In addition to evidence that the return address on the subject package was fictitious, the government also introduced evidence that Albiola was connected to four other Express Mail labels containing fictitious addresses. Two of the labels were found during a consent search of Albiola's vehicle. Both labels were customer copies for Express Mail packages that were sent on May 3, 2007. The first label was addressed to "Monico Meress, 645 Rooster Run, Scherty, Texas." The return address was listed as "Alberto Romero, 1410 Wise Rd #3119, Schamburg, IL 60193." The second label found in Albiola's car contained the same return address, but was addressed to "Juventino Perez, 1805 S. 113th Dr., Avon-dale, AZ." According to Gunther, the Wise Road return address on both labels was fictitious-Wise Road exists (indeed, it runs adjacent to Cambia Drive, the street on which Albiola's apartment is located), but street number 1410 does not.

The other two mailing labels introduced by the government were electronic copies of labels found during a USPIS records search of packages sent through the Schaumburg post office. One label was dated April 27, 2007 and was sent to Albiola's apartment in Schaumburg. It contained the following return address: "Juan Albiola, 11001 W. Apache, Cashion, AZ 85329." According to Gunther, the street address was valid, but investigators determined that no person by the name of "Juan Albiola" received mail there. The other label, dated*fn1 March 2, 2007, indicated that the package was sent to Albiola's address in Schaumburg (although it did not list his specific apartment number) and was sent from "Alberto Romero" at 3600 Desert View Drive, Apache Junction, Arizona. During trial, Gunther noted that the road Desert View exists, but street number 3600 does not. Over Albiola's objection, the district court admitted all four labels, apparently as direct evidence of Albiola's knowing and intentional use of the United States mails. In its post-trial order, the court stated that the labels were also admissible as non-propensity evidence under Rule 404(b) of the Federal Rules of Evidence.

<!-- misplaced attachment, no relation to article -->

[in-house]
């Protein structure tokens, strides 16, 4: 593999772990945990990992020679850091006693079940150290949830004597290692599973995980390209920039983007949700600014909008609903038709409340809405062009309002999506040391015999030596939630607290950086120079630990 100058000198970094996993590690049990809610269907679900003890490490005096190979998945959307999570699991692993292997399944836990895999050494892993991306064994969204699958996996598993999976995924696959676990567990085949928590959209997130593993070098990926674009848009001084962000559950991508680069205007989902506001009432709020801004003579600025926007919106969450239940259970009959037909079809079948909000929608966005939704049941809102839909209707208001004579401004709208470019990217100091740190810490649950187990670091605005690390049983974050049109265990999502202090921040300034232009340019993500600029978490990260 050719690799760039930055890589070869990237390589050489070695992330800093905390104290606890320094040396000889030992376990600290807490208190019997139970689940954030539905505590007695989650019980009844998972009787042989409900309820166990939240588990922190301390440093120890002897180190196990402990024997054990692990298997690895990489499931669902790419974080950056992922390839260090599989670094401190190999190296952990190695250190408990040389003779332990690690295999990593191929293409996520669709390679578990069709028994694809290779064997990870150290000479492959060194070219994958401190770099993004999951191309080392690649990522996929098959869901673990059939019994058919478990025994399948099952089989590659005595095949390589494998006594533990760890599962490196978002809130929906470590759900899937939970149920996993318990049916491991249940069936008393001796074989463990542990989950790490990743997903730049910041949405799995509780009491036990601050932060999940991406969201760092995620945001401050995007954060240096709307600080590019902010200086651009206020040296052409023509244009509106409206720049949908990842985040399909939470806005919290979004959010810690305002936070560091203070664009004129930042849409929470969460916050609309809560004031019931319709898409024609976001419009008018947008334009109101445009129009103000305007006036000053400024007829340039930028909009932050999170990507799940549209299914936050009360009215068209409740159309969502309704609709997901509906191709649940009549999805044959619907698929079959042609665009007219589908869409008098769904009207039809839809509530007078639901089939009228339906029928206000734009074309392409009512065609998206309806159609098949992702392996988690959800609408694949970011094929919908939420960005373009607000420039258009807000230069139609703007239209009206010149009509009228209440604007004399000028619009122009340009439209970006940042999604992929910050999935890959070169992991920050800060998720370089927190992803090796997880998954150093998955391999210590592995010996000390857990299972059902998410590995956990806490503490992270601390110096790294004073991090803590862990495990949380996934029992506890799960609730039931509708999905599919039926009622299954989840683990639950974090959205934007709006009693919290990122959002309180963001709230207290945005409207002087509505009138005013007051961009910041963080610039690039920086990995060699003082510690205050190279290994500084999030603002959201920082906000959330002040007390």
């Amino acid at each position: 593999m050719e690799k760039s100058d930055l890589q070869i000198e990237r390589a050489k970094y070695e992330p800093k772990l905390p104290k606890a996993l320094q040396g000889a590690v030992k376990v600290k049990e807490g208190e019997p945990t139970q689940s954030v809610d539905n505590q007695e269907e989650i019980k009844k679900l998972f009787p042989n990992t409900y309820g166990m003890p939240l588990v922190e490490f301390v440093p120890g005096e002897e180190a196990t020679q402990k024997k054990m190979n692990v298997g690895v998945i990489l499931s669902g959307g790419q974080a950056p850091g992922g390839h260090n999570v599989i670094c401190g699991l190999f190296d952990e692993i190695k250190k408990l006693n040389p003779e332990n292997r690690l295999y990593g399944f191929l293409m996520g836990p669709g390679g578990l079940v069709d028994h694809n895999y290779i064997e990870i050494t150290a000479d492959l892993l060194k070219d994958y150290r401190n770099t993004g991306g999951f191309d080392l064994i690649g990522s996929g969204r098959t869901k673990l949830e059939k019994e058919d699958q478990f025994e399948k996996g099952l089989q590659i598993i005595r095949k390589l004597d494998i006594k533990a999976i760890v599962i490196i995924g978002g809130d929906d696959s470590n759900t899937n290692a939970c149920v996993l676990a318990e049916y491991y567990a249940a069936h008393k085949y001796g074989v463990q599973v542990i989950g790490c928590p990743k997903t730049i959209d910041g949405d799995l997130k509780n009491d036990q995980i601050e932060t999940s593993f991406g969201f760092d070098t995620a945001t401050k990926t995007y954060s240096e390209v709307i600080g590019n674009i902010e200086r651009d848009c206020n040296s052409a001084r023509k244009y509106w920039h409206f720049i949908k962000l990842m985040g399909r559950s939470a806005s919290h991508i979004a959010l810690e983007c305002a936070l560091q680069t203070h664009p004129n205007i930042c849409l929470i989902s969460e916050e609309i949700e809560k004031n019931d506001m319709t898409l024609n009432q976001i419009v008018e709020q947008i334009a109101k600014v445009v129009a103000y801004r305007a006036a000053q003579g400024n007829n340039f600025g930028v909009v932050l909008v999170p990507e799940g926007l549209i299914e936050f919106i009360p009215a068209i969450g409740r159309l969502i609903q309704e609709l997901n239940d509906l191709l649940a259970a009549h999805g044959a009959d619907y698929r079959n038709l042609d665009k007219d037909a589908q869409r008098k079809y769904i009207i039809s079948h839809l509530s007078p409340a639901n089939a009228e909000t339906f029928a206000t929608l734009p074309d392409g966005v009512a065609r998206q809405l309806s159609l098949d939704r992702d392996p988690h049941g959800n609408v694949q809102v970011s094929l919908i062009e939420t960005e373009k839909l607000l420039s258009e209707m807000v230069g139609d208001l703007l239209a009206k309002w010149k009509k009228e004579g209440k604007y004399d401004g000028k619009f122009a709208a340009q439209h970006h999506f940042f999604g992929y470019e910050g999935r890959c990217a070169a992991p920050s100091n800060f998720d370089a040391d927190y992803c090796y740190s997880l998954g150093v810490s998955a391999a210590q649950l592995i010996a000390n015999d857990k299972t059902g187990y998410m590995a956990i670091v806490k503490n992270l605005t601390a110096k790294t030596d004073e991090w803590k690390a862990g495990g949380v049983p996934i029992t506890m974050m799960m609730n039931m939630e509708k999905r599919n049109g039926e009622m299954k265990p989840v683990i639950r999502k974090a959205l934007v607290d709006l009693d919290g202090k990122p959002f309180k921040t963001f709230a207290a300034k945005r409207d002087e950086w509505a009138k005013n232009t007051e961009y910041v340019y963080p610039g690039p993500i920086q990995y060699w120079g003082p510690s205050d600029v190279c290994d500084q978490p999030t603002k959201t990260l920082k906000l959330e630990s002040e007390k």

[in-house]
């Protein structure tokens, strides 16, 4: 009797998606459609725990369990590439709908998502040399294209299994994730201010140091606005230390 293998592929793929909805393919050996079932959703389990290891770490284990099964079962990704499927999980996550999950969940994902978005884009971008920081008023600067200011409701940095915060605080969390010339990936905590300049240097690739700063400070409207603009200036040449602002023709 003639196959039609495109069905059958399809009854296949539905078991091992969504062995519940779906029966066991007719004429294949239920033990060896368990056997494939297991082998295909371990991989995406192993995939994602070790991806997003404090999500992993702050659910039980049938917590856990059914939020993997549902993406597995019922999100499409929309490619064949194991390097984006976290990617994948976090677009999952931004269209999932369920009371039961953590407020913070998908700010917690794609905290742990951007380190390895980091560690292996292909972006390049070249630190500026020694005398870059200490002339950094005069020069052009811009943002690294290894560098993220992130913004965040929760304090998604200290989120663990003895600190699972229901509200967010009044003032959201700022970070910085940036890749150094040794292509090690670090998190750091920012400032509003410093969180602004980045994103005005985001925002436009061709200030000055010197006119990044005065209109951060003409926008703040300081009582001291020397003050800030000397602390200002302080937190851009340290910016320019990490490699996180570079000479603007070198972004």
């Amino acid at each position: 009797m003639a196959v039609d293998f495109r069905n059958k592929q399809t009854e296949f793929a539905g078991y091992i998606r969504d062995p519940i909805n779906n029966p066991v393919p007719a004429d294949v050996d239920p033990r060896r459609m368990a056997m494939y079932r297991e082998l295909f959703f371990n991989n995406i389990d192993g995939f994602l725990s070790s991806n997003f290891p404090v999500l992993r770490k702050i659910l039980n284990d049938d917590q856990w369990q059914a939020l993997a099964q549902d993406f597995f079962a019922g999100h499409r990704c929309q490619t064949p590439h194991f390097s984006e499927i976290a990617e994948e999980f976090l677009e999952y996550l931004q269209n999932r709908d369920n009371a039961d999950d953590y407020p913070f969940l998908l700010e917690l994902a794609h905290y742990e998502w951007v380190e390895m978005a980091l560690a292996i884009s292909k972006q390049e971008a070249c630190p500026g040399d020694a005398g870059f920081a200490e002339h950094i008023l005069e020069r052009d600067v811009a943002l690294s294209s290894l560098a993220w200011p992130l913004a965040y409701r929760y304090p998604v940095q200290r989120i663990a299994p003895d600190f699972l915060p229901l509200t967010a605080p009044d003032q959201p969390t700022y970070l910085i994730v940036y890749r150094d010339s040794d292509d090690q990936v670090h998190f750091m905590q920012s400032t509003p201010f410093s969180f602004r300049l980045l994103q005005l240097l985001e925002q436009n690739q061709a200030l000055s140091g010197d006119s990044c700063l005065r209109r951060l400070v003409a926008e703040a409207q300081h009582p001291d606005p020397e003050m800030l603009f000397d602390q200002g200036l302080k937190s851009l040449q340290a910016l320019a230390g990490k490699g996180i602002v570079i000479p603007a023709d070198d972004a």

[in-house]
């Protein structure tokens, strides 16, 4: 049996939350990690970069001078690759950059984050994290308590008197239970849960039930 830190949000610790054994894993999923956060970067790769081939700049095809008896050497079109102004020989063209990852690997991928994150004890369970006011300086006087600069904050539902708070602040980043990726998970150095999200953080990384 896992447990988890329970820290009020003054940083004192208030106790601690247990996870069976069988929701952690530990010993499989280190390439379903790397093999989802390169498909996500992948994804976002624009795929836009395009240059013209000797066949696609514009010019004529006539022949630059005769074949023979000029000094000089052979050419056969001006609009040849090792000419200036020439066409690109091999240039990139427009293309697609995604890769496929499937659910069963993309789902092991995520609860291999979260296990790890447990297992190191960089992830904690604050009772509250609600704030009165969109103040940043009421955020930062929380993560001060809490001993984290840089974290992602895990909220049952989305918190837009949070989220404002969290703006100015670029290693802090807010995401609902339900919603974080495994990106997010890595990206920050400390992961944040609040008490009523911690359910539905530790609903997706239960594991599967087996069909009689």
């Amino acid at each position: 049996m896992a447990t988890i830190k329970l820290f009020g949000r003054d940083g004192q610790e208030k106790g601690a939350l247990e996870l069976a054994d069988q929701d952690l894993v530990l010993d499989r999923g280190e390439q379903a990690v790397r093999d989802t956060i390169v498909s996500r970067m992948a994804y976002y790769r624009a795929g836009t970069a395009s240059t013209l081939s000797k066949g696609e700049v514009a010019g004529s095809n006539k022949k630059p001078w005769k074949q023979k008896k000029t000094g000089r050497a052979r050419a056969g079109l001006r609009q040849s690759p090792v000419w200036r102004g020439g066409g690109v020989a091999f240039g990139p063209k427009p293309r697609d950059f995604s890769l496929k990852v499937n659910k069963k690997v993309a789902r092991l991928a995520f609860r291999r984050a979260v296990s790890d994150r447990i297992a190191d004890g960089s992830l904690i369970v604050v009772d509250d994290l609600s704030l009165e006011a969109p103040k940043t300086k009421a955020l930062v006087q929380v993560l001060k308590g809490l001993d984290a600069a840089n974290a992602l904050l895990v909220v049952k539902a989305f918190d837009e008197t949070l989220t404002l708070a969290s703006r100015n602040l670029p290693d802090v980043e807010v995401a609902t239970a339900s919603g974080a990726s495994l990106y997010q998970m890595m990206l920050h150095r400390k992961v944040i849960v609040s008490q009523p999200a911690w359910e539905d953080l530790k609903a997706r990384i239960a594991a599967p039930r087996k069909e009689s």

The jury found Albiola guilty on both counts, and the district court sentenced him to 97 months' imprisonment. Albiola now challenges his conviction and seeks a new trial. He argues that the district court's admission of the other four mailing labels was improper under Rule 404(b) and that Gunther's testimony regarding his inter- views of Albiola's and Antoinette's parents contained inadmissible hearsay in violation of Rule 801.


Albiola first contends that the district court erred by admitting the other mailing labels, which Albiola objected to in a pretrial motion in limine and during trial. We review evidentiary rulings made over a defendant's objections for abuse of discretion. United States v. Avila, 557 F.3d 809, 819 (7th Cir. 2009).

At the hearing on Albiola's motion in limine, the government asserted that the labels were "intricately intertwined with the investigation" since the labels "were part of the investigation that led up to the controlled delivery." Apparently unpersuaded by this argument, the district court commented that the government's "stronger argument would be that it's direct evidence of the use of the mails." The government then stated that "for [Section] 843(b) we have to show that the use of the mails was knowing. And these parcels show that the defendant knew what an Express parcel looked like." After a brief discussion, the district court said: "There does appear to be some relevance to these various exhibits in terms of [Rule] 401. There is at least a prima facie indication of their admissibility. I've also considered it in terms of Rule 403; that the probative value may be substantially outweighed by the danger of unfair prejudice or confusion of the issues. There is not enough to support an argument denying admissibility under 403." The district court reserved ruling on the issue until later in the trial. After the government raised the issue again during trial, the court issued the following ruling: "I am going to deny the ...